Evidence of meeting #5 for Foreign Affairs and International Development in the 41st Parliament, 1st Session. (The original version is on Parliament’s site, as are the minutes.) The winning word was policy.

A recording is available from Parliament.

On the agenda

MPs speaking

Also speaking

  • Roxanne Dubé  Director General, Geographic Strategy and Services Bureau, Department of Foreign Affairs and International Trade
  • Alain Tellier  Director, Treaty Law Division, Department of Foreign Affairs and International Trade
  • Isabelle Martin  Deputy Chief of Protocol and Director, Diplomatic Corps Services, Department of Foreign Affairs and International Trade

10:30 a.m.

Conservative

The Chair Dean Allison

Thank you.

All right. We're going to start our second round with Mr. Goldring for five minutes, and I think we'll have time for Madame Laverdière to finish up.

Mr. Goldring.

October 6th, 2011 / 10:30 a.m.

Conservative

Peter Goldring Edmonton East, AB

Thank you very much, Mr. Chairman.

Thank you very much for appearing here today.

I'm looking at some of the points here that are being discussed and at the suggestion that it could lead to the election of candidates who would be perceived as representing fellow Canadian citizens in a foreign elected assembly. But would not the major concern, the overarching concern, be that by Canada consenting to or acknowledging or authorizing, it's giving authority to the structure of the constituencies, and thereby if somebody is elected in a foreign government to represent the constituency, would not Canada then be giving authority for them to represent the Government of Canada?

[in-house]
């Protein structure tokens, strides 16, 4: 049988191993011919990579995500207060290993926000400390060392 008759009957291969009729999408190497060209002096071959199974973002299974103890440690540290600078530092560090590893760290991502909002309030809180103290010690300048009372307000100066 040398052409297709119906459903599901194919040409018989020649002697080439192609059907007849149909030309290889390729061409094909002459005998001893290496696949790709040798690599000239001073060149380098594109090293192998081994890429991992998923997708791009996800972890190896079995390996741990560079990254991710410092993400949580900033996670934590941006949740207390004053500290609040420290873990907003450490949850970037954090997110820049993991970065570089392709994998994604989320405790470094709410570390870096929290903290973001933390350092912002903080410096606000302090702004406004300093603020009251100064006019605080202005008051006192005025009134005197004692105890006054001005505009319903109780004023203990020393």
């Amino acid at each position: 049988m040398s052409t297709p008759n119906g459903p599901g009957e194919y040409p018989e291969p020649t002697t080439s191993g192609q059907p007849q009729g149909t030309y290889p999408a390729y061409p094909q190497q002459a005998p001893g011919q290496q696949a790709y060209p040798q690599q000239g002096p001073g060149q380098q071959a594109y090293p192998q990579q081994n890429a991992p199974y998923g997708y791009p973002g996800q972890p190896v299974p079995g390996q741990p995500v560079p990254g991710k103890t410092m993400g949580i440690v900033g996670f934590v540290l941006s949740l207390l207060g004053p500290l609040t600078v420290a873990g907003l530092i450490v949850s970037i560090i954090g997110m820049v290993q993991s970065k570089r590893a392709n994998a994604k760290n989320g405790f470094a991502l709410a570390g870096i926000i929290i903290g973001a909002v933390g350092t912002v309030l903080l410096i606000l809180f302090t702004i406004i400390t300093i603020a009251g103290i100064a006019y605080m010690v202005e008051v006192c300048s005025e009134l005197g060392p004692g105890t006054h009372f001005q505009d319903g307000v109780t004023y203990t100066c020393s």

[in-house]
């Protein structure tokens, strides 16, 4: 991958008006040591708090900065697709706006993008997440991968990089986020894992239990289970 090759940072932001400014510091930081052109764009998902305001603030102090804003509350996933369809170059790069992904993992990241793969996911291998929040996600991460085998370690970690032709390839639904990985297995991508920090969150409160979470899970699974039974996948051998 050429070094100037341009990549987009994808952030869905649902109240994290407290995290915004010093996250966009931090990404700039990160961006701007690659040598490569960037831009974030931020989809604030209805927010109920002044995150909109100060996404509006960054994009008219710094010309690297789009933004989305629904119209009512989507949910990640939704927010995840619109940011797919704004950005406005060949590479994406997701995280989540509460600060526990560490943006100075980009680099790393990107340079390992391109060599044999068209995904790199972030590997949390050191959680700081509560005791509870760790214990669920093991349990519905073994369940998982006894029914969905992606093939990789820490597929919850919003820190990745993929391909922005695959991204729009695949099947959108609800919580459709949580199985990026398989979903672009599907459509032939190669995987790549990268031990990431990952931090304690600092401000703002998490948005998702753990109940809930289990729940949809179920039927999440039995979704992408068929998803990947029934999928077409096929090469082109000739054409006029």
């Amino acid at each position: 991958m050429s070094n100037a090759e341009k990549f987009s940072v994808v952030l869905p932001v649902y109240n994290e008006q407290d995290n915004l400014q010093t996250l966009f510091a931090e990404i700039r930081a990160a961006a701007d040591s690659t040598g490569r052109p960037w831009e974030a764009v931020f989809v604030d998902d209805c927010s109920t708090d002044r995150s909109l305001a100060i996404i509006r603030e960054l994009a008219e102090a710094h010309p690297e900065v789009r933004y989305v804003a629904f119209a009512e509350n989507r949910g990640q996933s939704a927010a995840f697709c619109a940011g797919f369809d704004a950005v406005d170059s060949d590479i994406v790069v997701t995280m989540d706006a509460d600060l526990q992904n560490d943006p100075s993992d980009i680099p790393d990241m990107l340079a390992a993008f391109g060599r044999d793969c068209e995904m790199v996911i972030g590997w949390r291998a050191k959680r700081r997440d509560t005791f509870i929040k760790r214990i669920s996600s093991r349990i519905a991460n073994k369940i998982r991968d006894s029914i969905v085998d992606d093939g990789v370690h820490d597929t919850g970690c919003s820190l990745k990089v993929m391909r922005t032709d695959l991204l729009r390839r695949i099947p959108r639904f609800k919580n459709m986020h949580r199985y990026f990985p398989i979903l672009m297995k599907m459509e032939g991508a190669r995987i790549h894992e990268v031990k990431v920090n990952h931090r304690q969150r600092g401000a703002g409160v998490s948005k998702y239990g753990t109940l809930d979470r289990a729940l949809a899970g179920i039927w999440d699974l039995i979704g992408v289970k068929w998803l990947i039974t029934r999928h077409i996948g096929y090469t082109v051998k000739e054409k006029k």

There are extensions on here that...you're giving an awful lot of acknowledgement to a formal structure. If you do have a member of the foreign government who is elected through this process and he is a part of that foreign government but he is elected to represent the Canadian constituency and the Canadian government has authorized it, don't you see a bigger overarching problem there sovereignty-wise, as well as many other issues...?

10:30 a.m.

Director General, Geographic Strategy and Services Bureau, Department of Foreign Affairs and International Trade

Roxanne Dubé

Yes. I think for us the issue here is that we think that elections involving voting districts that include Canadian territories should not be governed by foreign electoral law. We take issue with unilateral imposition of a law in our country that would provide for Canada and dual nationals in Canada to be represented into--

10:35 a.m.

Conservative

Peter Goldring Edmonton East, AB

Well, regardless what other countries are doing around the world, I would think that it behooves us to give this kind of careful attention to our sovereignty issues. Given that Canada really is the home of immigrants from around the world...virtually every country in the world has diasporas and people here in this country, and that literally could involve some 180 to 200 of these scenarios going on. I would be concerned here that by giving this authority you are giving away part of your sovereignty if push ever comes to shove.